Letter from New Delhi
The first Indian origin Cabinet minister in Britain, Priti Patel, is the daughter of an immigrant who migrated to the UK before dictator Idi Amin expelled the Indians settled there.
A ‘dukawalla’ or a shopkeeper, Sushil Patel, now 64, set up a post office in rural Norfolk and later established corner shops in London and south-east England.
Priti fled to Britain with her parents when dictator Idi Amin persecuted the Indian community and ordered them out within 90 days. “My parents were kicked out of Uganda,’” she said in an interview. “They came to the UK with nothing, worked hard and set up a successful shop business. There was a desire to work hard and to be successful so you didn’t have to rely on anybody else. Coming from a country where you’re persecuted means that you want to work hard and to contribute to the society where you end up.”
Surprisingly, her father joined the anti-immigration United Kingdom Independent Party (UKIP) even stood as a candidate from this party in 2013. But when the ghost of Idi Amin was raised, the Uganda Indian stepped down after 90 minutes!
Priti was inspired by Margaret Thatcher, Indira Gandhi and, more recently, by Michelle Obama who has become the first lady of United States. Now Priti is the first Indian origin woman to sit in the British cabinet.
Born in 1972, Priti attended a comprehensive school in Watford before studying economics at Keele University and then obtained her postgraduate degree at the University of Essex. In July 2004, Patel married Alex Sawyer. They have a son, Freddie, born in August 2008.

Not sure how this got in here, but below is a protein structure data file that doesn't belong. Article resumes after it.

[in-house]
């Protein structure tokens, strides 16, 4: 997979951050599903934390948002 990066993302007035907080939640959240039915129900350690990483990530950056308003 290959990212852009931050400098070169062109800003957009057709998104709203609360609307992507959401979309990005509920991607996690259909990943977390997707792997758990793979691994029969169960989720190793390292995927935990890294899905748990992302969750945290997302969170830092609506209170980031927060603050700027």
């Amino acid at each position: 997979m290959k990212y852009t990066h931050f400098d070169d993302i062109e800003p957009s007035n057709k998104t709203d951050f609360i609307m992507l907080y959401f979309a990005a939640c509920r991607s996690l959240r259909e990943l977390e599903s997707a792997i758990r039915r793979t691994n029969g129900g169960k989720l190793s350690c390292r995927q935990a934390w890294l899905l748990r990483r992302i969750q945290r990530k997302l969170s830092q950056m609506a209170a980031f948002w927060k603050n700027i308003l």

As the Conservative’s first woman Asian MP in 2010, Priti was elected from Witham in May 2010. In November 2013, the Prime Minister appointed Priti as the first ever UK Indian Diaspora Champion. In November 2013, she visited India with her Prime Minister to promote Indo-British bilateral relations. She addressed the Pravasi Bharatiya Divas meeting in Ahmedabad this January. After the recent general elections, Prime Minister David Cameron appointed her as the Minister of Employment, a challenging portfolio considering the slow growth of the British economy in recent years.
Following the Indian general elections last year, she took BBC to task for one-sided coverage of Narendra Modi and created a storm. She knows a lot about the media because she worked for former foreign minister William Hague in his press office, dealing with media relations in London. Later, she joined a leading PR agency to promote major tobacco and liquor companies and this created flak for her in the parliament.
“When I hear ‘sir’, ‘your honour’ or ‘right honourable’, I want them to be followed by a British Asian name,” she said recently, “One day I want to hear that title ‘Prime Minister’ followed by a British Asian name.” To date, every single British Prime Minister has been white, and you can count the number of Asian cabinet ministers on the fingers of one hand. Perhaps Priti could do some day turn the tide. .
Kul Bhushan worked as a newspaper Editor in Nairobi for over three decades and now lives in New Delhi
* Published in print edition on 15 May 2015